Thursday, August 30, 2012
Too Much Magic: Wishful Thinking, Technology, and the Fate of the Nation, James Howard Kunstler
I have been a long term fan and reader of Kunstler, and felt that this was sadly his weakest book yet.
He covers much of the same territory as he covers in The Long Emergency: Surviving the End of Oil, Climate Change, and Other Converging Catastrophes of the Twenty-First Century, which is a wonderful and eye-opening book, but Too Much Magic is very much a rehash of those same topics.
Kunstler's blog, [...] has long been an interesting read, but I can't help but feel he has lost his way somewhere.
In The Long Emergency, Kunstler neatly and concisely brought together a number of themes- unsupported development, unsustainable lifestyles, crumbling infrastructure, climate change, and so on, and predicted a future that will resort to a kind of agrarian feudalism in many areas. In his novels, World Made By Hand and The Witch of Hebron, he takes those themes and creates a bleak future scenario, with some very dark scenes, and some disturbing twists- in his novels, women are relegated to a status of breeders, and men control the society. In his novels, that is one thing, but in Too Much Magic, he starts to respond to criticism about that issue, and then trails off into ranting, without fully explaining his view of the roles of women in his imagined "long emergency".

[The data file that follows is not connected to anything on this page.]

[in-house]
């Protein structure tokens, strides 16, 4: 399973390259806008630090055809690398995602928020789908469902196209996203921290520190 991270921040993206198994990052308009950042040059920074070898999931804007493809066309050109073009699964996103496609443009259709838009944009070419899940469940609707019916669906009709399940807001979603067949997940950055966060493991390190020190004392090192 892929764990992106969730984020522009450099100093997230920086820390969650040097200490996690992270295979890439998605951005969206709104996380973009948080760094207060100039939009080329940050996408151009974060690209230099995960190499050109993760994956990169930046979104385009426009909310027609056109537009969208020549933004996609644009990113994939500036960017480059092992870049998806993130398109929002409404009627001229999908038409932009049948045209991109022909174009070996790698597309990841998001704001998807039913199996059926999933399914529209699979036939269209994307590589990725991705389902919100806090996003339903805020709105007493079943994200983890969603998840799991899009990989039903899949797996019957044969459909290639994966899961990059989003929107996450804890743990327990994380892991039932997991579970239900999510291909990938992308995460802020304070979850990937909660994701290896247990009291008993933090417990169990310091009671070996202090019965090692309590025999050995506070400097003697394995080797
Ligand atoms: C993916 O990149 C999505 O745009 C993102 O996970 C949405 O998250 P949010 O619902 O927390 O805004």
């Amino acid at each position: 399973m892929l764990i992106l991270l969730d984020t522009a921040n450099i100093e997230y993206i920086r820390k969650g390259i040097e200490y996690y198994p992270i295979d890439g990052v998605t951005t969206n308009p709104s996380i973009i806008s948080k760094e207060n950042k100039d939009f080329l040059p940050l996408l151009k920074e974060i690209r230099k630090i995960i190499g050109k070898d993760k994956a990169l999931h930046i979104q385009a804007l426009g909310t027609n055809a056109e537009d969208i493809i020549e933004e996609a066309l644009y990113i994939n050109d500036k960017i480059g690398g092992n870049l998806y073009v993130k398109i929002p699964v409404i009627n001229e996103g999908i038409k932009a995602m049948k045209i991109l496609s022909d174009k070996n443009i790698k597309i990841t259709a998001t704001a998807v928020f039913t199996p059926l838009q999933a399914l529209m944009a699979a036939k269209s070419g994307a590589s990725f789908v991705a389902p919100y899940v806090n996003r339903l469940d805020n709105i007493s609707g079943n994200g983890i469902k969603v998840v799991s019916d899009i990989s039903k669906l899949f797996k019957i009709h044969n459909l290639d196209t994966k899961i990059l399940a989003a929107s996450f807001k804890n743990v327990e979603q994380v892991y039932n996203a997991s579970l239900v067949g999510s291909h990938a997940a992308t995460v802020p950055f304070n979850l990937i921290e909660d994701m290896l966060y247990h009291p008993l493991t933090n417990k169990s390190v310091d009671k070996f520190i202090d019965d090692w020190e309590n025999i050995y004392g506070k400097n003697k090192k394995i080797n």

He also left this reader worried, when he started talking about how the Moon landing left him terrified and suspicious of technology- it is one thing to be aware of and alarmed by the limitations of technology, and to be worried about energy supply, but it is quite another to come across as a frightened luddite, cringing from images of mankind's achievements.
Another source of MAJOR frustration is that for Kunstler, there is apparently no middle ground- he writes about trying to live with a smaller footprint, but admits that he is (as are most Westerners) responsible for much of the damage and destruction he discusses, but then contrasts that with living with the Kalahari bushmen, as a solar-society transplant, and concludes he would be useless in the Kalahari. I feel like his (understandable) addiction to his own creature comforts is hindering him from seeing a less dichotomous choice- and that by positing the Kalahari bush-men experience as the guilt-free option, he is deliberately being obtuse and ignoring the many more accessable ways we can lessen our own impact on the world.
Truly disappointed in this book, and unfortunately, this bad experience has left me questioning the validity and worth of his previous works.